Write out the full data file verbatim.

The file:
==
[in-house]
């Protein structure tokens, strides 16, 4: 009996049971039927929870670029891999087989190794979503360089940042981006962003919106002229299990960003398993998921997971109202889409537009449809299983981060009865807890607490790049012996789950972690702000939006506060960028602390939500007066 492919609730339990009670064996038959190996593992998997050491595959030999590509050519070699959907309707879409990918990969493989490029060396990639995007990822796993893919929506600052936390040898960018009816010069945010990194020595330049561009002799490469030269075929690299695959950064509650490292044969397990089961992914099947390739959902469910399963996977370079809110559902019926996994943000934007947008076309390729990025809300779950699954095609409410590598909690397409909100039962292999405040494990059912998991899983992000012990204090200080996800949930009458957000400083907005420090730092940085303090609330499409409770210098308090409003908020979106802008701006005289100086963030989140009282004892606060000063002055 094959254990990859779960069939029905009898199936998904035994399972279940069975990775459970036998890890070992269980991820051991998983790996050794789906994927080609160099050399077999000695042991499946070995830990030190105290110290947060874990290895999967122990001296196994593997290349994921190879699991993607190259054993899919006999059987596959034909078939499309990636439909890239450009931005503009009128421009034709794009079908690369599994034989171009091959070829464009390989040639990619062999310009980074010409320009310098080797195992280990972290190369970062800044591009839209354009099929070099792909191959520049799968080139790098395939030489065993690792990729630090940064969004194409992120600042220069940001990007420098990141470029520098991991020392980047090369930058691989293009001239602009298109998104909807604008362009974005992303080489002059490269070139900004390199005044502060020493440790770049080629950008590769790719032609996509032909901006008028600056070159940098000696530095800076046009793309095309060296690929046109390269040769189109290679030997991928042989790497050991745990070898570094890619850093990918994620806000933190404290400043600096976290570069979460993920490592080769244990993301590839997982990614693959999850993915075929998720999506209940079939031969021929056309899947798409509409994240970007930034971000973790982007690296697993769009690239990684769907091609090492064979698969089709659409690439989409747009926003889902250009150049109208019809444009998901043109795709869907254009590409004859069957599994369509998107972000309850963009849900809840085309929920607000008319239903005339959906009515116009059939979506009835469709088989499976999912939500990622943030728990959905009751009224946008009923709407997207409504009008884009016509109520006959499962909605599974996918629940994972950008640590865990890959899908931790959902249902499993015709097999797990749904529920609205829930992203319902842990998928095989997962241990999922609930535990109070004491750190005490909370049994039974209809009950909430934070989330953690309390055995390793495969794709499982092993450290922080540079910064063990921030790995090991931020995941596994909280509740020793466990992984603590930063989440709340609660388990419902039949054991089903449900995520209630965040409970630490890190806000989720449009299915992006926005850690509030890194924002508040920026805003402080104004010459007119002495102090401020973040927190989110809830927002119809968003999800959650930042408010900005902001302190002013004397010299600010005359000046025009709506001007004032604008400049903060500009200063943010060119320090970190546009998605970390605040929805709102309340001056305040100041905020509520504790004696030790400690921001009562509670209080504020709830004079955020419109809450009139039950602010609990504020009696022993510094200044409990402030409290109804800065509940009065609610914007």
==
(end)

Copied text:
[in-house]
């Protein structure tokens, strides 16, 4: 009996049971039927929870670029891999087989190794979503360089940042981006962003919106002229299990960003398993998921997971109202889409537009449809299983981060009865807890607490790049012996789950972690702000939006506060960028602390939500007066 492919609730339990009670064996038959190996593992998997050491595959030999590509050519070699959907309707879409990918990969493989490029060396990639995007990822796993893919929506600052936390040898960018009816010069945010990194020595330049561009002799490469030269075929690299695959950064509650490292044969397990089961992914099947390739959902469910399963996977370079809110559902019926996994943000934007947008076309390729990025809300779950699954095609409410590598909690397409909100039962292999405040494990059912998991899983992000012990204090200080996800949930009458957000400083907005420090730092940085303090609330499409409770210098308090409003908020979106802008701006005289100086963030989140009282004892606060000063002055 094959254990990859779960069939029905009898199936998904035994399972279940069975990775459970036998890890070992269980991820051991998983790996050794789906994927080609160099050399077999000695042991499946070995830990030190105290110290947060874990290895999967122990001296196994593997290349994921190879699991993607190259054993899919006999059987596959034909078939499309990636439909890239450009931005503009009128421009034709794009079908690369599994034989171009091959070829464009390989040639990619062999310009980074010409320009310098080797195992280990972290190369970062800044591009839209354009099929070099792909191959520049799968080139790098395939030489065993690792990729630090940064969004194409992120600042220069940001990007420098990141470029520098991991020392980047090369930058691989293009001239602009298109998104909807604008362009974005992303080489002059490269070139900004390199005044502060020493440790770049080629950008590769790719032609996509032909901006008028600056070159940098000696530095800076046009793309095309060296690929046109390269040769189109290679030997991928042989790497050991745990070898570094890619850093990918994620806000933190404290400043600096976290570069979460993920490592080769244990993301590839997982990614693959999850993915075929998720999506209940079939031969021929056309899947798409509409994240970007930034971000973790982007690296697993769009690239990684769907091609090492064979698969089709659409690439989409747009926003889902250009150049109208019809444009998901043109795709869907254009590409004859069957599994369509998107972000309850963009849900809840085309929920607000008319239903005339959906009515116009059939979506009835469709088989499976999912939500990622943030728990959905009751009224946008009923709407997207409504009008884009016509109520006959499962909605599974996918629940994972950008640590865990890959899908931790959902249902499993015709097999797990749904529920609205829930992203319902842990998928095989997962241990999922609930535990109070004491750190005490909370049994039974209809009950909430934070989330953690309390055995390793495969794709499982092993450290922080540079910064063990921030790995090991931020995941596994909280509740020793466990992984603590930063989440709340609660388990419902039949054991089903449900995520209630965040409970630490890190806000989720449009299915992006926005850690509030890194924002508040920026805003402080104004010459007119002495102090401020973040927190989110809830927002119809968003999800959650930042408010900005902001302190002013004397010299600010005359000046025009709506001007004032604008400049903060500009200063943010060119320090970190546009998605970390605040929805709102309340001056305040100041905020509520504790004696030790400690921001009562509670209080504020709830004079955020419109809450009139039950602010609990504020009696022993510094200044409990402030409290109804800065509940009065609610914007």